The level of portraiture and detail is exceedingly fine in this painting of a darbar scene. The faces are depicted with subtle shading and highly individualistic features such as the light beards, rounded chins or in the case of the old emissary at right, sunken cheeks. The scene likely takes place in the winter because of the warm clothing, turbans, and headdresses shown.
Compare to a larger gathering depicted in E. Smart and D. Walker, Pride of the Princes: Indian Art of the Mughal Era in the Cincinnati Art Museum, 1985, cat. no. 19. and to T. Falk and M. Archer, Indian Miniatures in the India Office Library, 1981, no.227i. E. Smart notes that there are eight similar known darbar pictures, with some also depicting British emissaries. Inscriptions in the other paintings allow the identification of the princes from left to right: Abu Zafar Siraj al-Din (heir apparent Bahadur Shah II), Mizra Salim, Mizra Jahangir, and Mizra Bahadur. Though not all of the Darbar paintings were by the hand of Ghulam Murtaza Khan, based on the India Office Library painting, one can attribute this painting to him.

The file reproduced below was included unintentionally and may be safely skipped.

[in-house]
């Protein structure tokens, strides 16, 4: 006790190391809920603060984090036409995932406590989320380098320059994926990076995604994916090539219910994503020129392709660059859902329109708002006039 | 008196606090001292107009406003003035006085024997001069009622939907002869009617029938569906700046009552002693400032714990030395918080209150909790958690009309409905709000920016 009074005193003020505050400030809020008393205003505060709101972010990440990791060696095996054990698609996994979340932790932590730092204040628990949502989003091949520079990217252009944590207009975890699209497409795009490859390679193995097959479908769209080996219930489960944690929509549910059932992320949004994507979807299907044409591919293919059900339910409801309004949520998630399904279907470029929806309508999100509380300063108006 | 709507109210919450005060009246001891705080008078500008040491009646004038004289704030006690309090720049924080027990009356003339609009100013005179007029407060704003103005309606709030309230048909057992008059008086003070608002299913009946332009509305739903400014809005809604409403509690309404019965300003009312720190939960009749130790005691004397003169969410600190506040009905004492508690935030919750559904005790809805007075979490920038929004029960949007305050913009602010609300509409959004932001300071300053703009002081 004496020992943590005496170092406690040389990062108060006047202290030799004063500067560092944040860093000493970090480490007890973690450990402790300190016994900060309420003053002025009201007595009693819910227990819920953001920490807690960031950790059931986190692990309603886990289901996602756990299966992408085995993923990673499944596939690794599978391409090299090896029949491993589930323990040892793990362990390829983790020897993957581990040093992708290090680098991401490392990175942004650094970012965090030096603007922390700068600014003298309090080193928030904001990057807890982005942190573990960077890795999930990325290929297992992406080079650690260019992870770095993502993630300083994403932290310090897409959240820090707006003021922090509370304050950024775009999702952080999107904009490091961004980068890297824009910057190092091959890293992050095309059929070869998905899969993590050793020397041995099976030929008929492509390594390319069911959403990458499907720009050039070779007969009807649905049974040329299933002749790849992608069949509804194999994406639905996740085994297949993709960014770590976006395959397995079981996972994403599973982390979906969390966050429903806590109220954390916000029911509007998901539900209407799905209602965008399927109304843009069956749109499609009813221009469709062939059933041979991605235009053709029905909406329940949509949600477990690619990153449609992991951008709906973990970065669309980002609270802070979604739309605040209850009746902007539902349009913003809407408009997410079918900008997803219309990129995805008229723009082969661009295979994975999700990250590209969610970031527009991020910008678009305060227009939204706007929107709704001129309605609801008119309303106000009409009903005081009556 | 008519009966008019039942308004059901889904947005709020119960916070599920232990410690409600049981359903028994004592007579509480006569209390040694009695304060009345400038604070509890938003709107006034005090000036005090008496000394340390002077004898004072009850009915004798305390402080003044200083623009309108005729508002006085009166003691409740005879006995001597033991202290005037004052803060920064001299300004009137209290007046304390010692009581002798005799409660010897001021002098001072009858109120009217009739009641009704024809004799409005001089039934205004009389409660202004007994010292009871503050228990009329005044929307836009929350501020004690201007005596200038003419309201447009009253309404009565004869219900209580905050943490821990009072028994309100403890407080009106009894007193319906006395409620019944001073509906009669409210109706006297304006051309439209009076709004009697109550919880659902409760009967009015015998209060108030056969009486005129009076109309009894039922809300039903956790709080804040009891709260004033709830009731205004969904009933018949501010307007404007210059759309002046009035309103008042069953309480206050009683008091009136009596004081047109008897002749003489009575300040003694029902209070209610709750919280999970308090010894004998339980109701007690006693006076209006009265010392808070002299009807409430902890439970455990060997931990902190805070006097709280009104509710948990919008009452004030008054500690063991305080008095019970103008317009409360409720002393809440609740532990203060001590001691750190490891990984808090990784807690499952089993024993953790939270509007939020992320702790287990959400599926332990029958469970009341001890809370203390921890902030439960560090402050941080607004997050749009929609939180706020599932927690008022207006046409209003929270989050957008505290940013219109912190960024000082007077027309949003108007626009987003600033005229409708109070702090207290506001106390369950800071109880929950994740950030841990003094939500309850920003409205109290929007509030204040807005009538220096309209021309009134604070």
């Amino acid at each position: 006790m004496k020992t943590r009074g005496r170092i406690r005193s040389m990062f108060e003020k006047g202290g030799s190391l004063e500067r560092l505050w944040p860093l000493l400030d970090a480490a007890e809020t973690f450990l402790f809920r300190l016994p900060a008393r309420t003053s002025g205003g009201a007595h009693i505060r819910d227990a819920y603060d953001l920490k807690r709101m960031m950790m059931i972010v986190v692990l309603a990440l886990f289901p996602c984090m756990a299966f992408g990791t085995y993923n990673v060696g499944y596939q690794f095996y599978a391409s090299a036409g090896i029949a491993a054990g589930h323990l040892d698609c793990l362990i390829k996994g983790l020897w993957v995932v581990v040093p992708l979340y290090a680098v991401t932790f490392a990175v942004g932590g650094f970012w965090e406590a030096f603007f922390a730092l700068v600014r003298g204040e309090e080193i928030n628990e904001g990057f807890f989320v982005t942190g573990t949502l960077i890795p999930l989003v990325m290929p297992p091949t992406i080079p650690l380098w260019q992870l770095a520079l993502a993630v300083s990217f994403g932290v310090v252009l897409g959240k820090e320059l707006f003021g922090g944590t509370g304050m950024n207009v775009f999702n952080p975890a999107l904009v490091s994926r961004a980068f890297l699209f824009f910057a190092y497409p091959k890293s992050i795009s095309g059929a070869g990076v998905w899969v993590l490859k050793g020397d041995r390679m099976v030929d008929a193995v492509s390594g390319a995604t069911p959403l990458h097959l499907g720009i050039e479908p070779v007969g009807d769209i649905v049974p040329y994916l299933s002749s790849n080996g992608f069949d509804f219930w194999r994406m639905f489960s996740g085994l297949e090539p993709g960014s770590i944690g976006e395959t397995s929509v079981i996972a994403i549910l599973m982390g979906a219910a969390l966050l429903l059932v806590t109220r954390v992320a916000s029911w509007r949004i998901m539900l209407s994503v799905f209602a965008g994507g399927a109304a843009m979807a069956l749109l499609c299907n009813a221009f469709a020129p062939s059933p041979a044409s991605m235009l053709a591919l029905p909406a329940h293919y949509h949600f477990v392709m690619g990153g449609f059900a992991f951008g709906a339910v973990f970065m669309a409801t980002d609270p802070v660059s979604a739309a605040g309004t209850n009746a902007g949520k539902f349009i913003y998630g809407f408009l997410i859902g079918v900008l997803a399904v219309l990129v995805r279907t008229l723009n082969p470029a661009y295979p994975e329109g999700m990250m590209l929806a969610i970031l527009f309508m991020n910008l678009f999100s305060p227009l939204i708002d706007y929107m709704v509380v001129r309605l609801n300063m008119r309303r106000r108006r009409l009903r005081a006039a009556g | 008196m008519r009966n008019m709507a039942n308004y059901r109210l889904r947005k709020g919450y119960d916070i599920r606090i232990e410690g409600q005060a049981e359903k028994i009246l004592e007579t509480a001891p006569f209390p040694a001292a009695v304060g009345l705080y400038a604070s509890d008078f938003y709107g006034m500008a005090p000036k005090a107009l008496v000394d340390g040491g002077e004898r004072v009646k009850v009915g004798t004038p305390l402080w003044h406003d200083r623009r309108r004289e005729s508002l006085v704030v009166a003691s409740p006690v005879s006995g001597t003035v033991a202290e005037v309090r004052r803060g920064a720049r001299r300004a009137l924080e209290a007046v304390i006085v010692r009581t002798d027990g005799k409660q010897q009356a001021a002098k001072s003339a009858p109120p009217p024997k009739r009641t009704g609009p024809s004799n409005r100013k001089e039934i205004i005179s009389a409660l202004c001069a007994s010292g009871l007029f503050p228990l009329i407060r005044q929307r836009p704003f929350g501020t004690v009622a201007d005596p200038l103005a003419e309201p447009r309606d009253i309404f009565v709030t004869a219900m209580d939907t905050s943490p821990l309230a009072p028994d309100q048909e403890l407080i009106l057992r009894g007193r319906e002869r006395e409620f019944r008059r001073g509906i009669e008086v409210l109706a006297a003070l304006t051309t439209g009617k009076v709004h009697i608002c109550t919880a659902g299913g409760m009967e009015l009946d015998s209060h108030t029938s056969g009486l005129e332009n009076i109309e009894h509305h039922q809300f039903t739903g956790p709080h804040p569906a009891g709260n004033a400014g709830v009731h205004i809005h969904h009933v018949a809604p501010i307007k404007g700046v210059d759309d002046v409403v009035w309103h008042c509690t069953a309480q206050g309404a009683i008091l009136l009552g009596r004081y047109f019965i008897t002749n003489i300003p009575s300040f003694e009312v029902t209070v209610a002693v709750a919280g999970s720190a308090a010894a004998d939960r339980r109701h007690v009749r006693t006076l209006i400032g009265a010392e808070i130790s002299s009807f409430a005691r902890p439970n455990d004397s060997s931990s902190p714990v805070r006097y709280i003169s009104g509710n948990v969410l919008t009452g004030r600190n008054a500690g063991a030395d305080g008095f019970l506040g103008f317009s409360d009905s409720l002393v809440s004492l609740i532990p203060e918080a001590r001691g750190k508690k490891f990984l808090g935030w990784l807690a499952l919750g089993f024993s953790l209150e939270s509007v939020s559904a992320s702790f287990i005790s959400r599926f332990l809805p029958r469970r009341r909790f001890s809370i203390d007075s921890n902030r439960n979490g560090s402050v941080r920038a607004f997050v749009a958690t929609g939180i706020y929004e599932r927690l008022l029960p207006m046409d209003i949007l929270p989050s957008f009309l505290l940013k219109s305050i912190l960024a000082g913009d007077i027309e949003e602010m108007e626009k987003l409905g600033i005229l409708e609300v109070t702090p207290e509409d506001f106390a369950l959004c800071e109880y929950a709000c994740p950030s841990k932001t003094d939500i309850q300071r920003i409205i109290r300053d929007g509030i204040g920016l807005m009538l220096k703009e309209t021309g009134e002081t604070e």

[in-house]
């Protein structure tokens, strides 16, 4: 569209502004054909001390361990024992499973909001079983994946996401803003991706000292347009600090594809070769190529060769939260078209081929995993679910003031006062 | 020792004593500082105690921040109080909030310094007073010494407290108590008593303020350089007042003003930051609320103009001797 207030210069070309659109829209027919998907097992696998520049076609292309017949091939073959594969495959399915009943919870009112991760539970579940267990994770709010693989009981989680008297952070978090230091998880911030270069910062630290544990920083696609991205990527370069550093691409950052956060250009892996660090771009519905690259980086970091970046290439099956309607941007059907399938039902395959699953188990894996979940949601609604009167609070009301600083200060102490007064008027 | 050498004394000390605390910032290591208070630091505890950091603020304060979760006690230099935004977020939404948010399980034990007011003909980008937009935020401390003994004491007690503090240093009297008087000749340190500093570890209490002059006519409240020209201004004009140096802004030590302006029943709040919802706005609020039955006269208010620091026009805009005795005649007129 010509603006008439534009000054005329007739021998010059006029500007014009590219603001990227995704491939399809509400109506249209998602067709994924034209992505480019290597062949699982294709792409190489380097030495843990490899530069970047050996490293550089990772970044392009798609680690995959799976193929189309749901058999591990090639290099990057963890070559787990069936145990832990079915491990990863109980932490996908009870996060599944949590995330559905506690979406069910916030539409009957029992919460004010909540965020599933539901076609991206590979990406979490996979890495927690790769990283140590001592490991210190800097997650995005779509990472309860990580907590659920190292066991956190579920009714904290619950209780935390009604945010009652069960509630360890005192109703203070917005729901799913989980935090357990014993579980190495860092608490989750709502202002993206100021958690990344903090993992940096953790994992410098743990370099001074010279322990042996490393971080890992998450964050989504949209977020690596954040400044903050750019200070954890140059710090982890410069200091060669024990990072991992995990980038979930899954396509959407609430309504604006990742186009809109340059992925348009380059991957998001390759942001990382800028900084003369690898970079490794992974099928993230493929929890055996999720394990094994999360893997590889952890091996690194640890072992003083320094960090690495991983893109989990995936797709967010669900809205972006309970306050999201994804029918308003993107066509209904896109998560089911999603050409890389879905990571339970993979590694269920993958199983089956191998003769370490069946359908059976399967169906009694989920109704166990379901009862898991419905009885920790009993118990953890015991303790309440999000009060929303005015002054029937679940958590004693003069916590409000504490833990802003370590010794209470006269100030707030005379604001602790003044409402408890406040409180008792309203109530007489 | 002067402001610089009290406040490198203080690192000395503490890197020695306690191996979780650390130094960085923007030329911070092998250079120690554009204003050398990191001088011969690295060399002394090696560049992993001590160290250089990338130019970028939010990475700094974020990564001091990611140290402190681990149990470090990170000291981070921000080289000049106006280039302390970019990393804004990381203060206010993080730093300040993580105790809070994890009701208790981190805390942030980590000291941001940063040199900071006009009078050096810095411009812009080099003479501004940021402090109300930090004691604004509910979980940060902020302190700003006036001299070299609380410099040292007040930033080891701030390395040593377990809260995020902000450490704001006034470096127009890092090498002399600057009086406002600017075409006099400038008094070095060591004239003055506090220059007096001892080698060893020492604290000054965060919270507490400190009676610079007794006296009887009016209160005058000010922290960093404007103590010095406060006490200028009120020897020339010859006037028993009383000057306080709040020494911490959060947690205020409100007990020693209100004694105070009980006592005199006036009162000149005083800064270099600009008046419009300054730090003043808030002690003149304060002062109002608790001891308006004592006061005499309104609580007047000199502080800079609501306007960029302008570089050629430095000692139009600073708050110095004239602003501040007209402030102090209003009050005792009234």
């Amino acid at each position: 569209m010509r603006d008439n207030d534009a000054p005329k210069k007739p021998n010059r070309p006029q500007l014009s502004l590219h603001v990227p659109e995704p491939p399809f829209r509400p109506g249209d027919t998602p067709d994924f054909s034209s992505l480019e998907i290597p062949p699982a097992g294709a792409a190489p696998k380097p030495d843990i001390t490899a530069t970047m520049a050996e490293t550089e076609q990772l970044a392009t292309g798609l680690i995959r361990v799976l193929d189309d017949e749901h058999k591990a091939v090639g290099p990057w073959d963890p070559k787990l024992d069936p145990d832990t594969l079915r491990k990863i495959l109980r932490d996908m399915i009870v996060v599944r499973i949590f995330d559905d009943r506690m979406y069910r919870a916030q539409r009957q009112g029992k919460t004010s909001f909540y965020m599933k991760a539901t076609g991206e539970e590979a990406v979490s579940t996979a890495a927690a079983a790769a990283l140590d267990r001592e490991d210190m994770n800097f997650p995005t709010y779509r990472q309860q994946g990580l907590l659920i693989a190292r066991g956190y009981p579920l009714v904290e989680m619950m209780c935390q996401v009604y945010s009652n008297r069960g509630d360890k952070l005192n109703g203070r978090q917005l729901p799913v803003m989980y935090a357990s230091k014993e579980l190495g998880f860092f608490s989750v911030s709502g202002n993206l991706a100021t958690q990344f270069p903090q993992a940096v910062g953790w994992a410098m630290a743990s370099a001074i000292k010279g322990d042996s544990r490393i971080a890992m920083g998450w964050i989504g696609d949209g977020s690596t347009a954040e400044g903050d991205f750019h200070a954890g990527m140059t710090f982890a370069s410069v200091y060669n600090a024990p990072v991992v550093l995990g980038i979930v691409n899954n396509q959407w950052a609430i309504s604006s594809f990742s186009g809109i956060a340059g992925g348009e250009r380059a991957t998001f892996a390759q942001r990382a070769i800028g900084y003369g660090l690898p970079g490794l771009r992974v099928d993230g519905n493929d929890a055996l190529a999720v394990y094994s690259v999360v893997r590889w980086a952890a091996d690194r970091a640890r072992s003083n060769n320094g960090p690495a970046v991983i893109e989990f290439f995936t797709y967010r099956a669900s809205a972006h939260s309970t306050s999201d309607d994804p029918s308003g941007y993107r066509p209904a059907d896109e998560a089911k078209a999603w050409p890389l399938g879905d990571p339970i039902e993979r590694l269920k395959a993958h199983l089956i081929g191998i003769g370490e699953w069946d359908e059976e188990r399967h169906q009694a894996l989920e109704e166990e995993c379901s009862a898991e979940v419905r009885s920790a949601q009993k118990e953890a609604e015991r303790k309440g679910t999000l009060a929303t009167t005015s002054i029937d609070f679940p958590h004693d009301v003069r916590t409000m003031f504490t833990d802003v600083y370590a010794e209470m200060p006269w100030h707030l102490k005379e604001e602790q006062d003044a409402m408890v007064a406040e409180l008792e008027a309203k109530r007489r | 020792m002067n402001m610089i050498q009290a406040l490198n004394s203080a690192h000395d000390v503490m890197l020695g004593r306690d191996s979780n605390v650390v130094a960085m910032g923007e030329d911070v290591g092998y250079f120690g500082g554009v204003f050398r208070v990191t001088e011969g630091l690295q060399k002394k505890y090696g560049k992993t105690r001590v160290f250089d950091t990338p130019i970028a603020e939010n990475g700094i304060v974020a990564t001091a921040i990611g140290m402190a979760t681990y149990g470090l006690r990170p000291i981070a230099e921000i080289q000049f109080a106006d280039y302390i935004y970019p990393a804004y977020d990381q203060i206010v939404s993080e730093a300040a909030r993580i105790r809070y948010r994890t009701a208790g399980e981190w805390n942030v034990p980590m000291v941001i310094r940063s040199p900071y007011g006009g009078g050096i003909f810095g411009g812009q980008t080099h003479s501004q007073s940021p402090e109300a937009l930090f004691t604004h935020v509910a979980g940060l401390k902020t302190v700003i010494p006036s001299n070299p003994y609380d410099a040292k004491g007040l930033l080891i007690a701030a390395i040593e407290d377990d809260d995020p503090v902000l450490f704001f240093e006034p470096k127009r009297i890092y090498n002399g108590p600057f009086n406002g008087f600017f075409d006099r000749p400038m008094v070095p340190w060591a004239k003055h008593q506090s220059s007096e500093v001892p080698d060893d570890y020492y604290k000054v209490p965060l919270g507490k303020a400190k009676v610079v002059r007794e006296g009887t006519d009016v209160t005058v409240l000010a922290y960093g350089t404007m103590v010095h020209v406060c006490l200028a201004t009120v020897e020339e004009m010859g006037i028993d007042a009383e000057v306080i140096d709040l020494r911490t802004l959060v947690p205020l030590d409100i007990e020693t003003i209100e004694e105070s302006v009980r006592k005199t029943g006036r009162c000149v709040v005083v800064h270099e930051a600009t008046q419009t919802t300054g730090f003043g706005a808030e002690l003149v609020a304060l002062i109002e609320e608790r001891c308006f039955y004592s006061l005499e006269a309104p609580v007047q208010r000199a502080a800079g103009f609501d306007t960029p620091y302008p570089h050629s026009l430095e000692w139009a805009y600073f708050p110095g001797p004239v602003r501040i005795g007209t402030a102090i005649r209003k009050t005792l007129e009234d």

Though the Mughal Empire was disintegrating, Smart also remarks that the early 19th century was a high point in the production of high quality painting. The artist was successful in capturing the glittering sophistication and decadence of the court, which juxtaposed with the anxious expressions on the principal figures, poignantly evoke the waning Mughal era.